This one really depends on personal preference and what you’re planning on photographing. Of course, the simplest way to take photos lies in your pocket. Phone cameras can be just as good quality as a digital camera and with the progression of various modes, filters and extra apps, you can edit them to a high standard too. A phone gives you the benefit of timing, being able to capture any image almost anywhere. If your son starts doing something silly or mum managed to drop all the ice creams on the floor you can just whip out your phone, snap the moment and save it for later.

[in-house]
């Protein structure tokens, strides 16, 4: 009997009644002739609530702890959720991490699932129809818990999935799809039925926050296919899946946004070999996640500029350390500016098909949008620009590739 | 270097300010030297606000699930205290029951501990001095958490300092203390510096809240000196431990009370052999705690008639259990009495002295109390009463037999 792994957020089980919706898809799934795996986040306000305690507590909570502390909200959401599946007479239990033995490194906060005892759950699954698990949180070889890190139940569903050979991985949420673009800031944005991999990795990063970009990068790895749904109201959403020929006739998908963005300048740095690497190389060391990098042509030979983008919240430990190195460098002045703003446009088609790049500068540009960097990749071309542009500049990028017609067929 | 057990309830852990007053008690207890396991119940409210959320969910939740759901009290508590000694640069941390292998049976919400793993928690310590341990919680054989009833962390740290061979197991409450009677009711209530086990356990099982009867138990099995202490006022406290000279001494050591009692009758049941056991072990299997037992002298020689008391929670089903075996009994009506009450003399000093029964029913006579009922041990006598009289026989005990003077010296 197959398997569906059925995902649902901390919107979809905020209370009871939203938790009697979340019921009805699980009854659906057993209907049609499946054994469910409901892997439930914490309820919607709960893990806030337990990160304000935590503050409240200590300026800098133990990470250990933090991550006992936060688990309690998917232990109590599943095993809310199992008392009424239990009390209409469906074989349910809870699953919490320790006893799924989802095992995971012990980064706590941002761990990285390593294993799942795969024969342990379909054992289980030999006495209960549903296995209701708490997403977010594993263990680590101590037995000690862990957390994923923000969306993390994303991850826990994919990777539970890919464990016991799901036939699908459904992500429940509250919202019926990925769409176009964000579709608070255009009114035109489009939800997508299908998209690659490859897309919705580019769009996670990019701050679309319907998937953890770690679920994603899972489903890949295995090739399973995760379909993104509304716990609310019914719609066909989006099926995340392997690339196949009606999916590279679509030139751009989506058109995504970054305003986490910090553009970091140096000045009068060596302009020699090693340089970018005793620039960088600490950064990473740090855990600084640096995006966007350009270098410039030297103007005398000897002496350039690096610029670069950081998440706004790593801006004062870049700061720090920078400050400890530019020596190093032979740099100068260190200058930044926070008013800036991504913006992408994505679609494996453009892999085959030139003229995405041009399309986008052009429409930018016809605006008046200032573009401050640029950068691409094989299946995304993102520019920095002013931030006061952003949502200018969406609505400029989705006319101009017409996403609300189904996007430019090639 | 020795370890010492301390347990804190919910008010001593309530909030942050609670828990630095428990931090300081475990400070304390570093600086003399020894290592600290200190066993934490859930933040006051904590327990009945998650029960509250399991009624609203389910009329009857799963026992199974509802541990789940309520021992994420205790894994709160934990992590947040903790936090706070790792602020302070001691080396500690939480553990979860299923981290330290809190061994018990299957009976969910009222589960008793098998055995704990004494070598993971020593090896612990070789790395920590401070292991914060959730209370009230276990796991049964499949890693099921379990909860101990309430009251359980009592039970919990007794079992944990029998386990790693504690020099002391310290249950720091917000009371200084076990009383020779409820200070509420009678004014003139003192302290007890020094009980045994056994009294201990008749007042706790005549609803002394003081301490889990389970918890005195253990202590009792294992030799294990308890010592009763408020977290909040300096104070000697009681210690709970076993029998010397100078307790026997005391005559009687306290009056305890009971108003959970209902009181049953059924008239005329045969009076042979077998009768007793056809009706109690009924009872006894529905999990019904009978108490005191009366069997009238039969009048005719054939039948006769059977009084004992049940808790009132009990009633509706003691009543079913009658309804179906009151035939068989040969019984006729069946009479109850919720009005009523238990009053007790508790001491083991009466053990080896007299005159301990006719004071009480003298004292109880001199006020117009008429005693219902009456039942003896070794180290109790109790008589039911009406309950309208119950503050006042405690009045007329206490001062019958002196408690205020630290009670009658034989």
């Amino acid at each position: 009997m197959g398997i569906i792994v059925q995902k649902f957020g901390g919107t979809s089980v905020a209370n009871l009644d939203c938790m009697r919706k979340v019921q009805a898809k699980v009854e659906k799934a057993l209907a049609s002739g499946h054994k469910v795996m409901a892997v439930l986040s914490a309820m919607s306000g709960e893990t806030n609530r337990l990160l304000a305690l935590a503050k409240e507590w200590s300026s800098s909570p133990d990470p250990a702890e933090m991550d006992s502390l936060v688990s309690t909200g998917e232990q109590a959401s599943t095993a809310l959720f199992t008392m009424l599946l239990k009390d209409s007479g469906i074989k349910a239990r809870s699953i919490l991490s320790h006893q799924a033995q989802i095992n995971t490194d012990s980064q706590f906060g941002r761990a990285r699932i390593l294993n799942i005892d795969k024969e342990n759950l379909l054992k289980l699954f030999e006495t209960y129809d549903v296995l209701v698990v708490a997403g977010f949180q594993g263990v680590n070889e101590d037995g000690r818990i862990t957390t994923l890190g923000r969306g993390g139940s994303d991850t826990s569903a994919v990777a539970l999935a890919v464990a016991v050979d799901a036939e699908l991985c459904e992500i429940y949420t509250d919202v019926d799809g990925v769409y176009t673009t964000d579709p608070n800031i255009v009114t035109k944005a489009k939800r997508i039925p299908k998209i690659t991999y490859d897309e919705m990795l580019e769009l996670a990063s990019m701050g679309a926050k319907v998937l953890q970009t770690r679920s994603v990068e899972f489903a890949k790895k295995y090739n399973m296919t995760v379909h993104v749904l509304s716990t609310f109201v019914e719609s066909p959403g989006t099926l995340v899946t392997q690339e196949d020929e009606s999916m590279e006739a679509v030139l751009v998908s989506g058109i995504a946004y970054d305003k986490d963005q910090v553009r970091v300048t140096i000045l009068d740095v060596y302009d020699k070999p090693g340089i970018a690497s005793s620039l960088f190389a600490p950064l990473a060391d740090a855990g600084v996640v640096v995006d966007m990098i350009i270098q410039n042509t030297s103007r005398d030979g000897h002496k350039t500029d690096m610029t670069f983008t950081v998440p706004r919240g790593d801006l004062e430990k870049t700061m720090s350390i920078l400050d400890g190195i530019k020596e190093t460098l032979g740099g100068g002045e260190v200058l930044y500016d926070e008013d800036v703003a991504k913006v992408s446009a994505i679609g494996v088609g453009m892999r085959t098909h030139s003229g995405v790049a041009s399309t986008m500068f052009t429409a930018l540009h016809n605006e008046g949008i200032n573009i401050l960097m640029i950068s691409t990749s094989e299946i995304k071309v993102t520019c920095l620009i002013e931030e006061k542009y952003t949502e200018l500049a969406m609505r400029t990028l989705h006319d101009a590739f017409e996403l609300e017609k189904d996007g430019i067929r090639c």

For good photos and easy snapping on the go, opt for a compact digital camera. You can get varying features depending on how much you’re willing to spend. The best thing about point and shoot cameras is that they’re so portable. Anyone can use one to take a photograph so they’re perfect for family photos and landscape shots.

If you’d love some quality snaps of beautiful Cornish coastlines or want to capture the deer running through the New Forest, you might like to go for more advanced equipment, such as a DSLR with various lenses. A tripod can be helpful but a big consideration is how much stuff do you realistically want to be lugging around? What objects will you actually use? Carrying different lenses can be useful if you want to switch between small detailed shots and large landscapes, it allows you the flexibility to capture lots of moments throughout your holiday.